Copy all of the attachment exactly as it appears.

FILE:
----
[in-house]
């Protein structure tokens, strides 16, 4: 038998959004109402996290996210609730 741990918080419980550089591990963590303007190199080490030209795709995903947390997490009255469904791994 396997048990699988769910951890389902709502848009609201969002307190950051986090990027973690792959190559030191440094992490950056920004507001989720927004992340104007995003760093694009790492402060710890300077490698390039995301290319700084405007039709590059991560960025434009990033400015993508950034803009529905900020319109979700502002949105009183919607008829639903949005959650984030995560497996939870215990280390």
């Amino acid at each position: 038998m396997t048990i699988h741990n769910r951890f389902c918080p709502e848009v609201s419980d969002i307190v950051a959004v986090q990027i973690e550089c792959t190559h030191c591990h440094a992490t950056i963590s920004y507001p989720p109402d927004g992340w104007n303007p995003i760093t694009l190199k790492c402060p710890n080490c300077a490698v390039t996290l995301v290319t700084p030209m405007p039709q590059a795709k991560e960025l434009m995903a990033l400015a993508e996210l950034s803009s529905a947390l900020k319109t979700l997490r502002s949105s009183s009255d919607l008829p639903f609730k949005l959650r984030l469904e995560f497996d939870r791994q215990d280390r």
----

[in-house]
């Protein structure tokens, strides 16, 4: 038998959004109402996290996210609730 741990918080419980550089591990963590303007190199080490030209795709995903947390997490009255469904791994 396997048990699988769910951890389902709502848009609201969002307190950051986090990027973690792959190559030191440094992490950056920004507001989720927004992340104007995003760093694009790492402060710890300077490698390039995301290319700084405007039709590059991560960025434009990033400015993508950034803009529905900020319109979700502002949105009183919607008829639903949005959650984030995560497996939870215990280390």
């Amino acid at each position: 038998m396997t048990i699988h741990n769910r951890f389902c918080p709502e848009v609201s419980d969002i307190v950051a959004v986090q990027i973690e550089c792959t190559h030191c591990h440094a992490t950056i963590s920004y507001p989720p109402d927004g992340w104007n303007p995003i760093t694009l190199k790492c402060p710890n080490c300077a490698v390039t996290l995301v290319t700084p030209m405007p039709q590059a795709k991560e960025l434009m995903a990033l400015a993508e996210l950034s803009s529905a947390l900020k319109t979700l997490r502002s949105s009183s009255d919607l008829p639903f609730k949005l959650r984030l469904e995560f497996d939870r791994q215990d280390r």